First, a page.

Why I started travel hacking
The year my father died, I accidentally got elite status. I was living in Russia and flew back to the US for my brother's wedding. A few months later, my father passed and I flew back again for his funeral and to be with my family. Aeroflot, the Russian national carrier, is a member of Skyteam, and together with a few other domestic flights, those Medallion Qualifying Miles were enough to get me Silver Medallion status.
And I loved it. I was upgraded on my first flight after making Silver Medallion, and have always kind of suspected that Delta makes sure every newly-minted Silver Medallion is upgraded on their first flight, to cement in their mind the benefits of loyalty.
Curiously, my father was also a "travel hacker," but of the old school. He always wore beautiful suits to the airport and politely asked if there was any space available in first class. He never hesitated to add a stopover in order to get more segments hopping around on short-hauls in the Pacific Northwest.
I suspect a lot of people get started like I did. They see they've just made entry-level elite status and start searching the web to find out what the benefits are. And naturally, they come across the carefully search-engine-optimized blog posts telling them what credit cards they have to sign up for in order to maximize their rewards.
And I played that version of the game for perhaps a year.
Why I started blogging
It was only after I had dutifully followed the instructions of the "top" blogs for a few months, and had signed up for their recommended credit cards, and took a look around, that I realized it was all a con.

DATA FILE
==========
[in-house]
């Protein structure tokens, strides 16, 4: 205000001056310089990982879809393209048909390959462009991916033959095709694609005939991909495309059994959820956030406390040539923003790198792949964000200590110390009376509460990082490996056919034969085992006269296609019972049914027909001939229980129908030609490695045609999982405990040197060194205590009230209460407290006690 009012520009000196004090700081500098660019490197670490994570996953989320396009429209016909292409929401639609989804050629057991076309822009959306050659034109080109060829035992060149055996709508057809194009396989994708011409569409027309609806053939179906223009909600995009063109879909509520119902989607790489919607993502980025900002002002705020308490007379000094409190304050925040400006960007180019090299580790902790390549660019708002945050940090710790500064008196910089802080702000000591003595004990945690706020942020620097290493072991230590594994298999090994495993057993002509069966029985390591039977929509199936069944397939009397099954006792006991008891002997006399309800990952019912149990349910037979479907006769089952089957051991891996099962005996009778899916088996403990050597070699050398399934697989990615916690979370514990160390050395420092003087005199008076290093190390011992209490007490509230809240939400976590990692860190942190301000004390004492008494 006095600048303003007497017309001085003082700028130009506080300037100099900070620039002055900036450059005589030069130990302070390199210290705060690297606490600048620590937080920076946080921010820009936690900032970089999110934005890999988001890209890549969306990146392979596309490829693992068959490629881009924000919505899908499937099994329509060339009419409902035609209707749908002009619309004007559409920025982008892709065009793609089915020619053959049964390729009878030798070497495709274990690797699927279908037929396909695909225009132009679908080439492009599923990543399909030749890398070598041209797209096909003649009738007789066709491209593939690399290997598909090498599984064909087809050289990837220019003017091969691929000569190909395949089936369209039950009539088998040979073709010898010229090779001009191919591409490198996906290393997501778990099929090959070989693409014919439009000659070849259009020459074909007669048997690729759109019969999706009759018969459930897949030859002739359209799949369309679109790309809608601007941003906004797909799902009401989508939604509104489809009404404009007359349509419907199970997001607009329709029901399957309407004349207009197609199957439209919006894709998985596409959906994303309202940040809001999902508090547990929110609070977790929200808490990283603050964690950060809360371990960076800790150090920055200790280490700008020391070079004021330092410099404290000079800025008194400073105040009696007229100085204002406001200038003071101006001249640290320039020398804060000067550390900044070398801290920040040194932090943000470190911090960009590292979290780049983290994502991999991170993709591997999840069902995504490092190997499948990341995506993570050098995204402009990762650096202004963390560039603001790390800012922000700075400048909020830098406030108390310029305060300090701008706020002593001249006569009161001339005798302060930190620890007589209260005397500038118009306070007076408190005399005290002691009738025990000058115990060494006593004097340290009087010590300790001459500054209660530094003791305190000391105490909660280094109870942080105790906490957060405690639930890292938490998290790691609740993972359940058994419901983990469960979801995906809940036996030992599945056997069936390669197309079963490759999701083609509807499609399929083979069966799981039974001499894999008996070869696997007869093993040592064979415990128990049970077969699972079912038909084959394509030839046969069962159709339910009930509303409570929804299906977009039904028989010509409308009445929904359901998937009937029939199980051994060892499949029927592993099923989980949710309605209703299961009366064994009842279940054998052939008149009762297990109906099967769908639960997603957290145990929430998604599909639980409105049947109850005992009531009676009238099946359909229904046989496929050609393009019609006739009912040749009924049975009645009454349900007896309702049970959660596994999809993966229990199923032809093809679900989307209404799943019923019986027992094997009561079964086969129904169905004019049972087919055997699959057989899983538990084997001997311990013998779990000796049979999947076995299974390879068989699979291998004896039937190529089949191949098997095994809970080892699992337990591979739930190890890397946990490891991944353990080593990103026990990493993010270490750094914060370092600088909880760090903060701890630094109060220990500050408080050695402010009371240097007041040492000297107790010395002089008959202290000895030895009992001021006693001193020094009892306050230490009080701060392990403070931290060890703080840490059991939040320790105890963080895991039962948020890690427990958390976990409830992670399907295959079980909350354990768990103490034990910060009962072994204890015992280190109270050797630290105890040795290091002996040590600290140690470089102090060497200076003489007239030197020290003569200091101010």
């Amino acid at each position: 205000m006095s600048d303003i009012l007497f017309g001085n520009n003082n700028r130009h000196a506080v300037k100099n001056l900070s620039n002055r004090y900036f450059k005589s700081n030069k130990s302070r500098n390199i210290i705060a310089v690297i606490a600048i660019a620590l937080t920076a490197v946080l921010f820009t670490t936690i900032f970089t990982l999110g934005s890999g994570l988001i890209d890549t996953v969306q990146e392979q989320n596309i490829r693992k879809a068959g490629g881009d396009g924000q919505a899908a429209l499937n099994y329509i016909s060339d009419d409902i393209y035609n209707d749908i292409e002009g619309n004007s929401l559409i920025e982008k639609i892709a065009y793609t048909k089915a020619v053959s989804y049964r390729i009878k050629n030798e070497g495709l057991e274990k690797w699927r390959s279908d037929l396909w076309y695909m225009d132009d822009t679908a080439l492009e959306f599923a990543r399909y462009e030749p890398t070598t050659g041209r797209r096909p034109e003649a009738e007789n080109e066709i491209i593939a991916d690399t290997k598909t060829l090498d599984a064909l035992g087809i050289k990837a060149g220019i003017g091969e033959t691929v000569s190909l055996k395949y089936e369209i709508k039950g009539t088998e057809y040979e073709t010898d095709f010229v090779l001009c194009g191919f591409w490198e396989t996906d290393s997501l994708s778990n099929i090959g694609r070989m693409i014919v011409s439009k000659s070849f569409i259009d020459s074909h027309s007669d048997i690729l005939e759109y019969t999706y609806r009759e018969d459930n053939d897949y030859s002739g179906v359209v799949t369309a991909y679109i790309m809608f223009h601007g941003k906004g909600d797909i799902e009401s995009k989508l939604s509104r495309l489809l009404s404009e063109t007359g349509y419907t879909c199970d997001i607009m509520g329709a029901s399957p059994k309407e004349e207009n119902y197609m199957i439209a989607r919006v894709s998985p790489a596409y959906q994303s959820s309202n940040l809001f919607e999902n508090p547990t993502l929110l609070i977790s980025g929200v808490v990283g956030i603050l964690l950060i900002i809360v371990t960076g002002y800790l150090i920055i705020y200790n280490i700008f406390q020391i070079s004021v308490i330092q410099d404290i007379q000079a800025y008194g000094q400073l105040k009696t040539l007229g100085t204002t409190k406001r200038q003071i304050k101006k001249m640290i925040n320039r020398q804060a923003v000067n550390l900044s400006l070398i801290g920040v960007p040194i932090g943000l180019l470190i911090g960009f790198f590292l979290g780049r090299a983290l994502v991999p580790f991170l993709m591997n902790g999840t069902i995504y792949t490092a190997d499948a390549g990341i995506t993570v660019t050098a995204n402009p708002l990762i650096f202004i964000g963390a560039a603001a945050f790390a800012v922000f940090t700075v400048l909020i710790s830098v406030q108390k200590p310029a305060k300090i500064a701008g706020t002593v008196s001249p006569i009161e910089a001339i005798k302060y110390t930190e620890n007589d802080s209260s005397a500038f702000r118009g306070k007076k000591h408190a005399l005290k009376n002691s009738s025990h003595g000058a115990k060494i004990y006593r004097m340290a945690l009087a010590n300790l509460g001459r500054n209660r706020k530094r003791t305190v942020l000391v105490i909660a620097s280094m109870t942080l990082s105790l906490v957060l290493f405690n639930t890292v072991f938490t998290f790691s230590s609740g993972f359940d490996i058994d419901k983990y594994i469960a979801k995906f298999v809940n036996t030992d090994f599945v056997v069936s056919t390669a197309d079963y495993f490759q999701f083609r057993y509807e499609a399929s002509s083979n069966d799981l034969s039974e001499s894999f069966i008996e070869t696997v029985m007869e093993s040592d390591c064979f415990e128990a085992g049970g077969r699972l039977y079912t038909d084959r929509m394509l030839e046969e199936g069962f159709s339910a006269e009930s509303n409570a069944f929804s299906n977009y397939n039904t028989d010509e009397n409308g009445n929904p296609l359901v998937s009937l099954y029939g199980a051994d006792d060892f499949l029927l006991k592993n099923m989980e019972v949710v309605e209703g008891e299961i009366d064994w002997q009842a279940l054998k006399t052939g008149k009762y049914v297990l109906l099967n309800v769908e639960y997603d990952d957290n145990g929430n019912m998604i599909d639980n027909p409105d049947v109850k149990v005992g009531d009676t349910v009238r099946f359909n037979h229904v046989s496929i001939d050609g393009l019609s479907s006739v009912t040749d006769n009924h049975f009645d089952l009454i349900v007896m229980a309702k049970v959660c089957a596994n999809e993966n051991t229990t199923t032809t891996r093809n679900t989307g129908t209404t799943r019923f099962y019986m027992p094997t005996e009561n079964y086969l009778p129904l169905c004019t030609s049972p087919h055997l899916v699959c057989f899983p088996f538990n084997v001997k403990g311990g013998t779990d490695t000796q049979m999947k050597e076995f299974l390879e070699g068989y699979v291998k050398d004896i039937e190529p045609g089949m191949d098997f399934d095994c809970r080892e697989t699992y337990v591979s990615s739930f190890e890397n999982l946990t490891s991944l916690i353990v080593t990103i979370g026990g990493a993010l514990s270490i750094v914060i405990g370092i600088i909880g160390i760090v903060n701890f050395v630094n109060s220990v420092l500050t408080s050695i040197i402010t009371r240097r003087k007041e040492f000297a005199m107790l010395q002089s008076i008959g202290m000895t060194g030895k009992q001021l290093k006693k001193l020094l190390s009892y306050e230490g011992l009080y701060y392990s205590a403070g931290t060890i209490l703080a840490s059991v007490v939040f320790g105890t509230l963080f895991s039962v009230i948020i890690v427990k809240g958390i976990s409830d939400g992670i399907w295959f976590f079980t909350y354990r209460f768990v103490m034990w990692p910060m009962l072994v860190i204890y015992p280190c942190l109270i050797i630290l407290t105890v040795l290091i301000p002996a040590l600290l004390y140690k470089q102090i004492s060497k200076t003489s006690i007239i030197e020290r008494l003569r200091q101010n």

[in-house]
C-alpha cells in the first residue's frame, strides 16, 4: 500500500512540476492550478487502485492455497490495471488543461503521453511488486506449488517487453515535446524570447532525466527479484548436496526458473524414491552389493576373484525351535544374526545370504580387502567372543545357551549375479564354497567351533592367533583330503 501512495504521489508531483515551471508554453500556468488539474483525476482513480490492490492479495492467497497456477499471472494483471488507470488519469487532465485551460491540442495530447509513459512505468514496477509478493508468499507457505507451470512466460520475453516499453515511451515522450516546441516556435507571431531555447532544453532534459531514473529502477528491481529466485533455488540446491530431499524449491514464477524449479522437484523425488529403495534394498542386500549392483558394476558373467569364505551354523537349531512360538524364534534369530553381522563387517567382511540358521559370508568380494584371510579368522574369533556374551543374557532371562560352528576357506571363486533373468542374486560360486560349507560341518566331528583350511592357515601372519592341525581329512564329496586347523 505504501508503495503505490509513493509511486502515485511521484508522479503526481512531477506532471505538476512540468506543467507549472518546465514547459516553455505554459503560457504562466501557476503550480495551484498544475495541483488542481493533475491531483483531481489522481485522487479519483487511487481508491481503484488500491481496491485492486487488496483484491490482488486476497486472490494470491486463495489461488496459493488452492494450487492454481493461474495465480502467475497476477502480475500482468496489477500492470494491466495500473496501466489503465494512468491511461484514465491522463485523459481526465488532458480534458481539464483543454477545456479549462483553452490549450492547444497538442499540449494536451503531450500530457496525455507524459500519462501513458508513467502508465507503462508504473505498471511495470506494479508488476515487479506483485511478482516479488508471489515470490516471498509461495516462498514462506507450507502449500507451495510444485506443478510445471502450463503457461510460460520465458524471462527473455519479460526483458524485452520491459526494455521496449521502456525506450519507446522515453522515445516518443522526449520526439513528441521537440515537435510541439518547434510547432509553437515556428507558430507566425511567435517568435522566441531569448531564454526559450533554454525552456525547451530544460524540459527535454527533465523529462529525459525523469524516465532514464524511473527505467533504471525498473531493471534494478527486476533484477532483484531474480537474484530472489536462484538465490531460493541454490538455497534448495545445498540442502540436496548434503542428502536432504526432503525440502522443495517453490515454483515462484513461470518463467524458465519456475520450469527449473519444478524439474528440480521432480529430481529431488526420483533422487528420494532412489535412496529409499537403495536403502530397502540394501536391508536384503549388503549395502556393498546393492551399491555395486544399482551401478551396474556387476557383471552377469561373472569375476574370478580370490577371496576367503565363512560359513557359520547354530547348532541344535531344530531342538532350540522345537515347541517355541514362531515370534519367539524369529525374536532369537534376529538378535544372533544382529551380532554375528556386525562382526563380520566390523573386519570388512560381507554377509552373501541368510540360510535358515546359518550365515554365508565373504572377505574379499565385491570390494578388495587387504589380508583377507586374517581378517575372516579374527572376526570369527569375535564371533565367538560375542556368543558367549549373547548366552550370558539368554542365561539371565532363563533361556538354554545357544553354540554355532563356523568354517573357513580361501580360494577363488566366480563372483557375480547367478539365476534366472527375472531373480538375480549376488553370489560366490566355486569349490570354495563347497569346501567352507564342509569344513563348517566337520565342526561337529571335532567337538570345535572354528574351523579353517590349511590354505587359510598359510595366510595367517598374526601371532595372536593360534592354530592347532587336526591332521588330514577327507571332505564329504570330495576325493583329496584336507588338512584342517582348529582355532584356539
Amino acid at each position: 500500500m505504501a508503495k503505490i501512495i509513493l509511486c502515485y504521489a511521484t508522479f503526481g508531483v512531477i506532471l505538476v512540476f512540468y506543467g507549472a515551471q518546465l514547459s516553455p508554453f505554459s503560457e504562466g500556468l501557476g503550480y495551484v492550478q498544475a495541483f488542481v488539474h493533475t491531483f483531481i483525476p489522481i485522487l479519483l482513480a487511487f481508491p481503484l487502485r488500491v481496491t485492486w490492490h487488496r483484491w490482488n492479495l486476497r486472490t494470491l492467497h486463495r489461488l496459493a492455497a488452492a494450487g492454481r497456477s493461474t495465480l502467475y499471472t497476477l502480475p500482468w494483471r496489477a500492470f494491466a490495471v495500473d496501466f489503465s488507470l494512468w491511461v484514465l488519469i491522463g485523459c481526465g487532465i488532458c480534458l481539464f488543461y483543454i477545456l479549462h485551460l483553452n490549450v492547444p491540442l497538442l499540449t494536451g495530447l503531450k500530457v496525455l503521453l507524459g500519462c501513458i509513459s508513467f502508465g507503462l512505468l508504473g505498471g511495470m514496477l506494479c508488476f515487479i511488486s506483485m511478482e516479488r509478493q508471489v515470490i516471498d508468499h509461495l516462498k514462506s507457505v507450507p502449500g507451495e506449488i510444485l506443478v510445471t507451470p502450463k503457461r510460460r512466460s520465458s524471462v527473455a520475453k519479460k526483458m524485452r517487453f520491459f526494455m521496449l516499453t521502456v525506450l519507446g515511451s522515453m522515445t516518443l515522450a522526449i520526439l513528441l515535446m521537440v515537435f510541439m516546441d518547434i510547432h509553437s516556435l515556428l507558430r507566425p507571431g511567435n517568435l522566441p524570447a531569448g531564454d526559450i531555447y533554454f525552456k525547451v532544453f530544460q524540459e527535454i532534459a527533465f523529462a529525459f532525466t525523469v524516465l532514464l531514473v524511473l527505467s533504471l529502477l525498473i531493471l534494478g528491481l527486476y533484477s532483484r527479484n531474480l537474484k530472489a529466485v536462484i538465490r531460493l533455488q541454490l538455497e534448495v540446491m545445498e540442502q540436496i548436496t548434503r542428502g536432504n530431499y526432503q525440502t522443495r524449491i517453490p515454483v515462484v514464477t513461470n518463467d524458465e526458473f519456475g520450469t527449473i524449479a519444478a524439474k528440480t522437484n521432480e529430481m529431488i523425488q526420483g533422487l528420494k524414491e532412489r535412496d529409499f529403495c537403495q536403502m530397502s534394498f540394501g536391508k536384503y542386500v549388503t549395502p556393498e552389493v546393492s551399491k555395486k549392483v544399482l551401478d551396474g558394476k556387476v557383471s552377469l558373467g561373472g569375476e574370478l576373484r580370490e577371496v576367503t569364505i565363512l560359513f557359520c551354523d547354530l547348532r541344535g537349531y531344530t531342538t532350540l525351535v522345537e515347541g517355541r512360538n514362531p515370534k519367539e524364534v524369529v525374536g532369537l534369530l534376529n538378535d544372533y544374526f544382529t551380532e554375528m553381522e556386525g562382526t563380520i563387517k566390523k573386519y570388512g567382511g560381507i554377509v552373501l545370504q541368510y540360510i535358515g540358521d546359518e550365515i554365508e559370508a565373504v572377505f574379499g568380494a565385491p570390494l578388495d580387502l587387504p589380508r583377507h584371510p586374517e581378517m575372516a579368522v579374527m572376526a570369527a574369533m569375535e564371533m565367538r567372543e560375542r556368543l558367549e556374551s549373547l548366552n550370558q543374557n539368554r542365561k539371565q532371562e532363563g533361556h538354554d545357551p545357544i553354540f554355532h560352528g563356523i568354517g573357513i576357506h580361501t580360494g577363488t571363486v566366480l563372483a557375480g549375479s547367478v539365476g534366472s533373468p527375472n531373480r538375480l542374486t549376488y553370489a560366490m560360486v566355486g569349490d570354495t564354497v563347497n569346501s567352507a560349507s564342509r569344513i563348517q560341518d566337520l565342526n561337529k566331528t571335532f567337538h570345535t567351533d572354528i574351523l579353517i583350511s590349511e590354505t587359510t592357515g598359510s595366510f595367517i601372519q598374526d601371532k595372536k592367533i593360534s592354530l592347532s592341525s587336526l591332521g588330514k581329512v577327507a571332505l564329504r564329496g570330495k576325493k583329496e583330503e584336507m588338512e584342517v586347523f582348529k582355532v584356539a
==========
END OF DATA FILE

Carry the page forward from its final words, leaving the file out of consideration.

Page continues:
Not that travel hacking is a con – travel hacking is amazing. But that blogging in the travel hacking space is dominated by people whose interests don't align with the interests of their readers.
You can laugh at my naïveté, but I promise you, it really isn't obvious to someone doing a search for "Medallion Qualifying Miles" that someone like René promotes the American Express Delta cards whether their signup bonuses are unusually high or unusually low – or even if there's a better signup bonus available elsewhere.
Fortunately, it's the 21st century. So I wrote an ebook, and I started a website, and I started blogging.
And, as incredible as it sounds, people started reading.
So far, this blog has been a labor of love. I saw a need, and I did my best to meet it. I write what I want to write, whenever I want to write it, and I love it.
Last year, I think I just about broke even – financially – between book sales, $1 Venmo referrals, and my lonely few PayPal subscriptions. In other words, I donated a few thousand hours of my time to this site.
But in a few weeks, I'm going to be leaving my current lightly-paid position to move halfway across the country to be with my partner. And frankly, I like blogging and travel hacking a whole hell of a lot more than I like any other job I've ever had. So I'm going to see if I can't make a go of it doing this full-time.